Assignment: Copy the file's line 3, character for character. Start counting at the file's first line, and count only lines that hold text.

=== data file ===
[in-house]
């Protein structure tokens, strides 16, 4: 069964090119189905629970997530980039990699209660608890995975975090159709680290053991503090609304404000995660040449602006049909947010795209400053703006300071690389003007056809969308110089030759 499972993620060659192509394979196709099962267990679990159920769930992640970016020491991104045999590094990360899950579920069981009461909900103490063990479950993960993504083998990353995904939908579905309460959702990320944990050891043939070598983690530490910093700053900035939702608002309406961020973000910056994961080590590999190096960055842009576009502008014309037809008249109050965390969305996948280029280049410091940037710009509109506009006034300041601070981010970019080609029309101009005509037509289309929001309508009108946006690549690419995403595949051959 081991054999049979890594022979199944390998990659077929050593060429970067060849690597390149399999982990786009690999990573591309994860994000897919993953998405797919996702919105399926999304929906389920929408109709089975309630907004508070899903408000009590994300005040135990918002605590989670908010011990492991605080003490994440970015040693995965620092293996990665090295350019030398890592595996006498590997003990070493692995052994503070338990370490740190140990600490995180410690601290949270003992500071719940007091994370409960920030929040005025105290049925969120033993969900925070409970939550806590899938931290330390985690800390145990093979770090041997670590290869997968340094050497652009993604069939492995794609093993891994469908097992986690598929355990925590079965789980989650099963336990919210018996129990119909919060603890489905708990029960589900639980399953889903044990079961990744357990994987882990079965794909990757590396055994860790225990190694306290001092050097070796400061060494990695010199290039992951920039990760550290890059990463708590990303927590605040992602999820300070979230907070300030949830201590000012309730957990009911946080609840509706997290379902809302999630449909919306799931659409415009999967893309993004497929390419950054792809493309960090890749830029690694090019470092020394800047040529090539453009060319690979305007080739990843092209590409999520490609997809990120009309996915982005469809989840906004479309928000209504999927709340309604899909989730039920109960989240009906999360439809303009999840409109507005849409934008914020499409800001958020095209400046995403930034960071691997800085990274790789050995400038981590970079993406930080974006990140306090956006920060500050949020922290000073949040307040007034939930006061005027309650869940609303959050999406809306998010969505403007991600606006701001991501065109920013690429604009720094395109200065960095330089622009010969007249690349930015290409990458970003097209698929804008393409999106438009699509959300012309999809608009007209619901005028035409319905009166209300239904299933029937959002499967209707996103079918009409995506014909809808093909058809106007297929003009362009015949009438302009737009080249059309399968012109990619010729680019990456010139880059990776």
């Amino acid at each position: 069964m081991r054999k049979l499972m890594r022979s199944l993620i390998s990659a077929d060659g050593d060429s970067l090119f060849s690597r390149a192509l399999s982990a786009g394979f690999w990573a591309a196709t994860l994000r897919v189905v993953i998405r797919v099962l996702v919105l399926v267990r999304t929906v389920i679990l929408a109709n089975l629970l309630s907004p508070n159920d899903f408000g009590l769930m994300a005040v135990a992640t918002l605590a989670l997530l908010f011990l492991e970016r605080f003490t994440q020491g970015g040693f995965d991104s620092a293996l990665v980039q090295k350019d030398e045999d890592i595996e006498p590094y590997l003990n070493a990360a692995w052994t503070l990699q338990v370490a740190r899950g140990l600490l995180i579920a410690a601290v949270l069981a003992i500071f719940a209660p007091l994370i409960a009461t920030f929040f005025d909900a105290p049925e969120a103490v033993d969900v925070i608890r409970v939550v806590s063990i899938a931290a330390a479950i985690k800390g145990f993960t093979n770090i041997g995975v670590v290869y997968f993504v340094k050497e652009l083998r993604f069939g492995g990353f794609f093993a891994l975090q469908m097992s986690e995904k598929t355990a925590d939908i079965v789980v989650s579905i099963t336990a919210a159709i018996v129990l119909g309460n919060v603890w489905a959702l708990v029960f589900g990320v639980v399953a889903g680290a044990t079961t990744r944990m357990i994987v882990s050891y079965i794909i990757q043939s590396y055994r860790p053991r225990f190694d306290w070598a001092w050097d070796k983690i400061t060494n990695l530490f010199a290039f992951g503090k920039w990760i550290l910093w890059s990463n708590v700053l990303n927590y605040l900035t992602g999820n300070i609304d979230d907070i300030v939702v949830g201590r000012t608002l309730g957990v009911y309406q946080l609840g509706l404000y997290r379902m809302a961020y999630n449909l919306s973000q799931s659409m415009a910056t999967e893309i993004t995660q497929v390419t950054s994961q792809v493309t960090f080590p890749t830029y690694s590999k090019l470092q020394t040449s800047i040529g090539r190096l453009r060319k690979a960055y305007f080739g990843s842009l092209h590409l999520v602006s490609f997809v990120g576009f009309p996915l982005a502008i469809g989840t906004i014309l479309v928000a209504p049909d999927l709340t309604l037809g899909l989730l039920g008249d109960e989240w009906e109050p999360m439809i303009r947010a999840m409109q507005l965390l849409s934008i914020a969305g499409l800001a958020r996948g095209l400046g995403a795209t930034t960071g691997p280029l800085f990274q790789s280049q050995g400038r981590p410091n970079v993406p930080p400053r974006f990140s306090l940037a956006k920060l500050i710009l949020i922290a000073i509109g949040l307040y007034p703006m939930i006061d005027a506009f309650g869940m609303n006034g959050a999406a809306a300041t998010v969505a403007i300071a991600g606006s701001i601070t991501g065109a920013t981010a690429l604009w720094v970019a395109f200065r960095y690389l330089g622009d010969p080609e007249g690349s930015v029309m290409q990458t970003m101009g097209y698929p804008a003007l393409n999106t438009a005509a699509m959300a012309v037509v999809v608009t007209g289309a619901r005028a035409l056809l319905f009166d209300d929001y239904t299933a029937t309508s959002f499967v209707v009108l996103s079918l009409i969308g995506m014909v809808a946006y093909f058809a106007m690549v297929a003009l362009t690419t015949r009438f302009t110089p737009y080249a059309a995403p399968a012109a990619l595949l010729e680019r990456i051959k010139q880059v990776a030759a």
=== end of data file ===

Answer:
């Amino acid at each position: 069964m081991r054999k049979l499972m890594r022979s199944l993620i390998s990659a077929d060659g050593d060429s970067l090119f060849s690597r390149a192509l399999s982990a786009g394979f690999w990573a591309a196709t994860l994000r897919v189905v993953i998405r797919v099962l996702v919105l399926v267990r999304t929906v389920i679990l929408a109709n089975l629970l309630s907004p508070n159920d899903f408000g009590l769930m994300a005040v135990a992640t918002l605590a989670l997530l908010f011990l492991e970016r605080f003490t994440q020491g970015g040693f995965d991104s620092a293996l990665v980039q090295k350019d030398e045999d890592i595996e006498p590094y590997l003990n070493a990360a692995w052994t503070l990699q338990v370490a740190r899950g140990l600490l995180i579920a410690a601290v949270l069981a003992i500071f719940a209660p007091l994370i409960a009461t920030f929040f005025d909900a105290p049925e969120a103490v033993d969900v925070i608890r409970v939550v806590s063990i899938a931290a330390a479950i985690k800390g145990f993960t093979n770090i041997g995975v670590v290869y997968f993504v340094k050497e652009l083998r993604f069939g492995g990353f794609f093993a891994l975090q469908m097992s986690e995904k598929t355990a925590d939908i079965v789980v989650s579905i099963t336990a919210a159709i018996v129990l119909g309460n919060v603890w489905a959702l708990v029960f589900g990320v639980v399953a889903g680290a044990t079961t990744r944990m357990i994987v882990s050891y079965i794909i990757q043939s590396y055994r860790p053991r225990f190694d306290w070598a001092w050097d070796k983690i400061t060494n990695l530490f010199a290039f992951g503090k920039w990760i550290l910093w890059s990463n708590v700053l990303n927590y605040l900035t992602g999820n300070i609304d979230d907070i300030v939702v949830g201590r000012t608002l309730g957990v009911y309406q946080l609840g509706l404000y997290r379902m809302a961020y999630n449909l919306s973000q799931s659409m415009a910056t999967e893309i993004t995660q497929v390419t950054s994961q792809v493309t960090f080590p890749t830029y690694s590999k090019l470092q020394t040449s800047i040529g090539r190096l453009r060319k690979a960055y305007f080739g990843s842009l092209h590409l999520v602006s490609f997809v990120g576009f009309p996915l982005a502008i469809g989840t906004i014309l479309v928000a209504p049909d999927l709340t309604l037809g899909l989730l039920g008249d109960e989240w009906e109050p999360m439809i303009r947010a999840m409109q507005l965390l849409s934008i914020a969305g499409l800001a958020r996948g095209l400046g995403a795209t930034t960071g691997p280029l800085f990274q790789s280049q050995g400038r981590p410091n970079v993406p930080p400053r974006f990140s306090l940037a956006k920060l500050i710009l949020i922290a000073i509109g949040l307040y007034p703006m939930i006061d005027a506009f309650g869940m609303n006034g959050a999406a809306a300041t998010v969505a403007i300071a991600g606006s701001i601070t991501g065109a920013t981010a690429l604009w720094v970019a395109f200065r960095y690389l330089g622009d010969p080609e007249g690349s930015v029309m290409q990458t970003m101009g097209y698929p804008a003007l393409n999106t438009a005509a699509m959300a012309v037509v999809v608009t007209g289309a619901r005028a035409l056809l319905f009166d209300d929001y239904t299933a029937t309508s959002f499967v209707v009108l996103s079918l009409i969308g995506m014909v809808a946006y093909f058809a106007m690549v297929a003009l362009t690419t015949r009438f302009t110089p737009y080249a059309a995403p399968a012109a990619l595949l010729e680019r990456i051959k010139q880059v990776a030759a």